Acting as a gateway between Eastern and Western Europe, Prague is a melting pot of various cultural influences, writes Naomi Smith.
Prague has been affectionately known as the city of a thousand spires. From a height, these spires are laid out magnificently and the vast array of Christian churches and cathedrals, mosques, synagogues and Orthodox cathedrals tower over the city.
Prague itself is a UNESCO World Heritage site and it is not hard to see why. When approaching the city, the dramatic landscape is startling. The great river Vltava splits the city – the east side dominating the entire landscape with its castle, the largest ancient castle in Europe, and the west side is full to the brim of church steeples and spires.
On first glimpse, the city appears to have been frozen in time, but as you explore deeper into the city, the New Town situated around Wenceslas Square is as modern as any other capital city, with shopping to rival anywhere else.
An unmissable sight in Prague is Charles’ bridge. Uniting both sides of the Vltava, it is the most ornate of Prague’s bridges. Commissioned in 1357, it is covered in numerous religious statues, each one telling a story. Measuring a half mile long, it has plenty to offer, with 30 statues in all. Being one of the city’s most popular attractions, it is best visited at night or early in the morning.
“The Astronomical Clock is one of the cultural highlights in the city”
The castle is like a city within a city. It deserves a day spent wandering its vast domains, encapsulating St Vitus’ cathedral, beautiful gardens and state houses. The view from the top of the castle is spellbinding – the whole of the city is laid out before it, with mountains behind it.
In the castle’s gardens, there is a fountain known as the ‘singing fountain’. It was built from the same materials used to construct a bell, and when you place your head beneath the fountain, a pure ringing sound can be heard.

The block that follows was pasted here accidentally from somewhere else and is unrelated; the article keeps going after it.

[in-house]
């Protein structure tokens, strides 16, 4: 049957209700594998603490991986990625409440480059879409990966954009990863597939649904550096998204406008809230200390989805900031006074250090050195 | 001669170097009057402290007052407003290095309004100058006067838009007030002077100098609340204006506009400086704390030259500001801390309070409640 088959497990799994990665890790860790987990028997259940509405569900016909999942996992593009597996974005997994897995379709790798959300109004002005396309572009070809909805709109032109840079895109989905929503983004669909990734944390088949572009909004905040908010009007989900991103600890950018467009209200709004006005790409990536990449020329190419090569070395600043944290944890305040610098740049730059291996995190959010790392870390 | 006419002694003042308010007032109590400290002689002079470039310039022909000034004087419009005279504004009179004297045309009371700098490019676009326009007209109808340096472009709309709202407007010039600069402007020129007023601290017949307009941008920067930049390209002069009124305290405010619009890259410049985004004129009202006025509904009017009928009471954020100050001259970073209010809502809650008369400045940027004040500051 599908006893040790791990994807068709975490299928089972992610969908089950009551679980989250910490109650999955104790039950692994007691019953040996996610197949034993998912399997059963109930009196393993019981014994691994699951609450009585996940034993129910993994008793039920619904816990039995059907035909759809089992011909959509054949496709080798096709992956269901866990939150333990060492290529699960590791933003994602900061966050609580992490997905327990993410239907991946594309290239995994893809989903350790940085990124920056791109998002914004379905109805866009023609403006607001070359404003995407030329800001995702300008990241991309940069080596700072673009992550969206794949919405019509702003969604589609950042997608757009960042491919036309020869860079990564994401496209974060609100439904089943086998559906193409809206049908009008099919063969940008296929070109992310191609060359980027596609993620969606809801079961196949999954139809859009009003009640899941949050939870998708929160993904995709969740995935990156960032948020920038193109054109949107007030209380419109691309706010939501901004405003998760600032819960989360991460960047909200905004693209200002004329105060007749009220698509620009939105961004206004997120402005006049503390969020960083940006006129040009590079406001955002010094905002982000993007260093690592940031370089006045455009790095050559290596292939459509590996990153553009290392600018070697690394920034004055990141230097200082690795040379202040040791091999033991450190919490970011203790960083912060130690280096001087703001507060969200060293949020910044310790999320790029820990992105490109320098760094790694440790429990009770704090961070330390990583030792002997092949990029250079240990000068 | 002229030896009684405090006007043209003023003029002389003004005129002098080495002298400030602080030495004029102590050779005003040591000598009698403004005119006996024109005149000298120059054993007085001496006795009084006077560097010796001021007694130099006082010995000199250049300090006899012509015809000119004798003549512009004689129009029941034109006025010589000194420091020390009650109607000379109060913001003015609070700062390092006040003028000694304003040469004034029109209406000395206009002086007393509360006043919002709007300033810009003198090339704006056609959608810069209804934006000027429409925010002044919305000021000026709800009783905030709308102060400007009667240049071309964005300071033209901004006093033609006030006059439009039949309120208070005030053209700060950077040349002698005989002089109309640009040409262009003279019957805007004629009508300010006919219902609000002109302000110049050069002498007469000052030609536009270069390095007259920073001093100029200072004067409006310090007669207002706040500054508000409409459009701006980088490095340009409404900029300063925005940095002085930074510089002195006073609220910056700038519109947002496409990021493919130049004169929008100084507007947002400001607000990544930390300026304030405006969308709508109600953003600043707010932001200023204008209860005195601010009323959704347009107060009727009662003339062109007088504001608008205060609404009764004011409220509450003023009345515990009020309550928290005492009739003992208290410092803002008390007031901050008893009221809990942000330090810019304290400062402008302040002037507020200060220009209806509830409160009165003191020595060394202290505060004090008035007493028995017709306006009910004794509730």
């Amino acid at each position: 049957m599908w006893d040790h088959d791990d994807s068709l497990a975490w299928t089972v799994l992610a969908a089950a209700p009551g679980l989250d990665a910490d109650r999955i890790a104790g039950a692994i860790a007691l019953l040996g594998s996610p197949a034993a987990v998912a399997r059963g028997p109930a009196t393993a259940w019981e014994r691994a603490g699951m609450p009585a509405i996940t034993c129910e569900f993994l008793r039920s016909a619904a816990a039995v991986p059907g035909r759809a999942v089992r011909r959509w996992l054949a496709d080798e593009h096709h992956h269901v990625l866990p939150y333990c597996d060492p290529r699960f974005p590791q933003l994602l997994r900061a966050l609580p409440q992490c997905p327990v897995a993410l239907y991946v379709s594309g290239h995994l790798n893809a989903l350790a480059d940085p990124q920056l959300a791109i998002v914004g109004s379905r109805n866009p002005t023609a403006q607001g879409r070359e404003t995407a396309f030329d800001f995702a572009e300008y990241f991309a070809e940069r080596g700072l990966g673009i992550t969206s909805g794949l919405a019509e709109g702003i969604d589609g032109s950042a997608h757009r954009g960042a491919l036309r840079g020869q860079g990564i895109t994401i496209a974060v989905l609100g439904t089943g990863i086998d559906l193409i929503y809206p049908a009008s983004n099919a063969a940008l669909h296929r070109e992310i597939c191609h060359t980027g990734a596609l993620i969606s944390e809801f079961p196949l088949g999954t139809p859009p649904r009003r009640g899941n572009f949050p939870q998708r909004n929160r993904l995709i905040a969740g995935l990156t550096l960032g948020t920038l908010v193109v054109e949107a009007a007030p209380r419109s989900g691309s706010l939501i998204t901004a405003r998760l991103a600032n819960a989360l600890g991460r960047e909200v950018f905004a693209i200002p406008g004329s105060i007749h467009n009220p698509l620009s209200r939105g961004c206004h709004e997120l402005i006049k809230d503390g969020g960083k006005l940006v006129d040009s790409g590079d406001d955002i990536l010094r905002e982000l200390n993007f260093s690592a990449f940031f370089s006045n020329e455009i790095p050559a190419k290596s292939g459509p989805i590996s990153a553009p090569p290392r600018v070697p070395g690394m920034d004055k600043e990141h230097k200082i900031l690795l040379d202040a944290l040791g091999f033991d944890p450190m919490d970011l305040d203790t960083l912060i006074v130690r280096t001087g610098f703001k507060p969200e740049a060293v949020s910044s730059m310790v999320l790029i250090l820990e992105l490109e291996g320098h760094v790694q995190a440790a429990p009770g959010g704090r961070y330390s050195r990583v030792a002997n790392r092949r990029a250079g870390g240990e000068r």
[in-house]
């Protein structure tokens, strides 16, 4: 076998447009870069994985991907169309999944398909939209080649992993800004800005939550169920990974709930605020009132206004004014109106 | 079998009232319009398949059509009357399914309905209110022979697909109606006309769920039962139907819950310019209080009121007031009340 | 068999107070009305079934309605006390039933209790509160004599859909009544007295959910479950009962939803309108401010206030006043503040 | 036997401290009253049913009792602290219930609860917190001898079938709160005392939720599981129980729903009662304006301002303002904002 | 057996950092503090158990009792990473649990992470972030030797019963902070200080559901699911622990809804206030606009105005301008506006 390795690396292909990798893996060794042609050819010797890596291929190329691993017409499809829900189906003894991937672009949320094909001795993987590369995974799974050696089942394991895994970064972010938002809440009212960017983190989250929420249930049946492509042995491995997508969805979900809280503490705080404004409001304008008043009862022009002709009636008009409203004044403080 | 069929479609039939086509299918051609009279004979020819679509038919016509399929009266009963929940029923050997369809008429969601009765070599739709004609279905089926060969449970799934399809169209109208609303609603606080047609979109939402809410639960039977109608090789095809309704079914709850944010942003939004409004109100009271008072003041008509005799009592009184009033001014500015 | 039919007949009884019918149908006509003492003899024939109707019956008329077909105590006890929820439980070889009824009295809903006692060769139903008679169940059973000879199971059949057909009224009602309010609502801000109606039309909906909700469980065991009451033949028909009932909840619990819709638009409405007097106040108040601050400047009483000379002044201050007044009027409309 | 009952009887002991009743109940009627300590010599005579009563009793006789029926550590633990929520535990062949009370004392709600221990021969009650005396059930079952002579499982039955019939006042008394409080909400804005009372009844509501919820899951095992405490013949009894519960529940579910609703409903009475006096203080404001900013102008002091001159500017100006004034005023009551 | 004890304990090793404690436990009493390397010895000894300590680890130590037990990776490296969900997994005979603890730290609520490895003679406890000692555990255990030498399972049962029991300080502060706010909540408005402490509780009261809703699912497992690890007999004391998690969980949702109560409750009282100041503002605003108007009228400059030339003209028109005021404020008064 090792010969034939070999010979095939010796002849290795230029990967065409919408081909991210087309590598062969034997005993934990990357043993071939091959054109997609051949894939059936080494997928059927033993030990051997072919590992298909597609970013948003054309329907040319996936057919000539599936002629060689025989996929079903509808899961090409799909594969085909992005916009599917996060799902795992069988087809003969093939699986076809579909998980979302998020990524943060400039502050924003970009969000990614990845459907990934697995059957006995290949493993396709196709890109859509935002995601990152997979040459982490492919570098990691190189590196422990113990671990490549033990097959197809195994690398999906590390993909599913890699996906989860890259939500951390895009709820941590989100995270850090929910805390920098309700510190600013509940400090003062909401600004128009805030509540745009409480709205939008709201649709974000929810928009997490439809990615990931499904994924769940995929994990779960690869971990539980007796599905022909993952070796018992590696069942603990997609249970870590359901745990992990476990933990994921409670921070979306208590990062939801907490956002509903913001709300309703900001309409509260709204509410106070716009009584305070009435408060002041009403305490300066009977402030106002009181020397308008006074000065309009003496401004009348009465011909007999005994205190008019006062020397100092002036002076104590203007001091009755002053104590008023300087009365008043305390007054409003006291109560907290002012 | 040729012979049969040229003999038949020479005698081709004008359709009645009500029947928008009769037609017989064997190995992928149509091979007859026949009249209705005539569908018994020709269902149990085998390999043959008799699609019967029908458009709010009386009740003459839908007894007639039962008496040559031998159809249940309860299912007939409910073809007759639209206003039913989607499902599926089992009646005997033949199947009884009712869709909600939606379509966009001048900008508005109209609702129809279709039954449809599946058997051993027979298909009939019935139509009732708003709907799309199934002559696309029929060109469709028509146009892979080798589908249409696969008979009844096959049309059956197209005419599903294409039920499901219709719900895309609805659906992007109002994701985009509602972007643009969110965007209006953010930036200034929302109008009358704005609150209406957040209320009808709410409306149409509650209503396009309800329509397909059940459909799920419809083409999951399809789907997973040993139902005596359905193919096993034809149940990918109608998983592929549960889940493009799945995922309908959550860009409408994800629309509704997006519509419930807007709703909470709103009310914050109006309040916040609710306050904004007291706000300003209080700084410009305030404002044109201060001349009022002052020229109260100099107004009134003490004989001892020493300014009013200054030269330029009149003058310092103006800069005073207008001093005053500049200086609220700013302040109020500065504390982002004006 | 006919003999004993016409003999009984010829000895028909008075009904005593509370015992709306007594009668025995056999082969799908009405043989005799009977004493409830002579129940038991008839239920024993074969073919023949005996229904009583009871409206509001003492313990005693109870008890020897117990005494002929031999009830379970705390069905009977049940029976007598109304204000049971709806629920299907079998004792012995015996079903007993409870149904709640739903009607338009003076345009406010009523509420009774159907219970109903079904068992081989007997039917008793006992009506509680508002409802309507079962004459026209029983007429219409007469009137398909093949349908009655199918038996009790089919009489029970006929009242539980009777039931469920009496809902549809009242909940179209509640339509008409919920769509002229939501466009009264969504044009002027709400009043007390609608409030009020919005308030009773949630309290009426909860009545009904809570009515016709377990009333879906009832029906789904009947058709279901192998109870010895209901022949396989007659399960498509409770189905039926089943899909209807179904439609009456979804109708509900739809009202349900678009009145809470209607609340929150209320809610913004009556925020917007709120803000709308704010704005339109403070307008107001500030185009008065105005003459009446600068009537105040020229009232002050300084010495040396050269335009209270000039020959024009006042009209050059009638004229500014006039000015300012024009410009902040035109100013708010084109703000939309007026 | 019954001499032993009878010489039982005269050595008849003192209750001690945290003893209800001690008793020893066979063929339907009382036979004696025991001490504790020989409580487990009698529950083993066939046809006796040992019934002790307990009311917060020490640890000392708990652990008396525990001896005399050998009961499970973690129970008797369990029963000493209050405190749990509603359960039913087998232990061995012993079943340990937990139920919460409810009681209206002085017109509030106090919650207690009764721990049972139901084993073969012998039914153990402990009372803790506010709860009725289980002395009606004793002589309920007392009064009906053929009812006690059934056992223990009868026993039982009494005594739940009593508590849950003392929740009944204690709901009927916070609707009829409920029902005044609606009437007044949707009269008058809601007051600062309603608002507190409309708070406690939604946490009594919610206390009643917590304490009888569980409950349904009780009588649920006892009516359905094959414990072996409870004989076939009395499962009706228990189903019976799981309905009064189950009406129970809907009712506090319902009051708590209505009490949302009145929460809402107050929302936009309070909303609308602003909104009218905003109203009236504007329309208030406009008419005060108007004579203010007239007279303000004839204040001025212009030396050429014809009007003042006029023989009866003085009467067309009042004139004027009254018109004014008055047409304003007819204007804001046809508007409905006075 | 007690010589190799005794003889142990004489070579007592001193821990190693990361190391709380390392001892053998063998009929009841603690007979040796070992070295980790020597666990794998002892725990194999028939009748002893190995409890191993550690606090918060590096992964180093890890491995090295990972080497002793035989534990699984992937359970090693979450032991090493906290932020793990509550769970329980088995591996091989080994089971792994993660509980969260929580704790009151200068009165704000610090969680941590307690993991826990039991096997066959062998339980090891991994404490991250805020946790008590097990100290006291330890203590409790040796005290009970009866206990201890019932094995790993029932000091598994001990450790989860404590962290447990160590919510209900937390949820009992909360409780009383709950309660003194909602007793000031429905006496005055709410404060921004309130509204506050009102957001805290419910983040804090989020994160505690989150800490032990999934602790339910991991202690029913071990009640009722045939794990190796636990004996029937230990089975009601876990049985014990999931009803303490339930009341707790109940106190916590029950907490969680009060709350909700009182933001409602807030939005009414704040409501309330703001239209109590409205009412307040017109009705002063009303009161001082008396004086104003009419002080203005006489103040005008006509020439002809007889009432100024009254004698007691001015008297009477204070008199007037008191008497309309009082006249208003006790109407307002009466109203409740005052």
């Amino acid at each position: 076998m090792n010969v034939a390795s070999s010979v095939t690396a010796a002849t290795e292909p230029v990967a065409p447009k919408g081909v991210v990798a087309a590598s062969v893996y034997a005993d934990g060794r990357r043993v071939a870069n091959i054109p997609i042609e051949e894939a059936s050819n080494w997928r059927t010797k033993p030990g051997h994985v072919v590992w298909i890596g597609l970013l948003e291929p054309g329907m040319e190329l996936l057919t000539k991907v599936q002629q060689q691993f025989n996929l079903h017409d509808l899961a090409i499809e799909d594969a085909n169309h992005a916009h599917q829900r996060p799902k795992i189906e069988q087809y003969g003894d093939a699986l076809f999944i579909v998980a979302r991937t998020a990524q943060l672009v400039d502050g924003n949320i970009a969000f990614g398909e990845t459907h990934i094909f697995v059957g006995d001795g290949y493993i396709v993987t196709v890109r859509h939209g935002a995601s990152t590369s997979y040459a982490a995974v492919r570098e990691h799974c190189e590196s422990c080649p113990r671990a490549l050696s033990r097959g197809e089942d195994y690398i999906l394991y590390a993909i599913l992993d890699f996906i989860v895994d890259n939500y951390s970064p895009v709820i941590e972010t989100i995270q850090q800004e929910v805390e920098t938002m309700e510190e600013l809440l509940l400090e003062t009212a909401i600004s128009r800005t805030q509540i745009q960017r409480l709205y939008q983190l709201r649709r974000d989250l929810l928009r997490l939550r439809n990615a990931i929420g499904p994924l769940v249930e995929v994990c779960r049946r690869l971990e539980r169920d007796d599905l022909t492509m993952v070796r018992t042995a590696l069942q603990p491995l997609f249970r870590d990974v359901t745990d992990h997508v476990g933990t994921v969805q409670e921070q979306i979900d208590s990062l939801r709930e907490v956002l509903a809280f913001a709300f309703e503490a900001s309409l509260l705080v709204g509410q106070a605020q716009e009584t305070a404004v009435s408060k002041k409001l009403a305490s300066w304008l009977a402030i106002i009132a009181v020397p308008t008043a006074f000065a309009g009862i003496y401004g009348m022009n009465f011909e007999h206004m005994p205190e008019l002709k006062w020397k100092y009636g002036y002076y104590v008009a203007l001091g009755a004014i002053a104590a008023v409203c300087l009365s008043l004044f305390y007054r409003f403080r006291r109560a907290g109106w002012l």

The Astronomical Clock is one of the cultural highlights in the city. Constructed in the 1400s, it is a marvellous feat of engineering, and is still functioning today. On the hour, the twelve apostles appear. Tame by modern expectations, it is still worthy of its reputation. There is guaranteed to be a large crowd gathered in anticipation each hour to see the procession of the apostles.
The city itself is full of winding, narrow, cobbled streets. While these streets hold a great charm in themselves, they can easily become chaotic and claustrophobic in the height of the tourist season.
In Prague, the price of living is considerably lower than in Ireland. However, as Prague is such a popular tourist spot, most restaurants charge prices typical of Ireland. It is essential, therefore, to look around in order to find a meal at a good price. For around€@10, a three course meal with a beer can be had.
Prague offers a great selection of choice when it comes to a night out. For the clubbers, Karlovy Lazne is a must see, it is one of the biggest clubs in Europe, and is set in a great location overlooking Charles Bridge.
The allure of the city is remarkable. The city of a thousand spires has something to capture everyone’s imagination, and is sure to keep drawing in tourists to experience this unique location.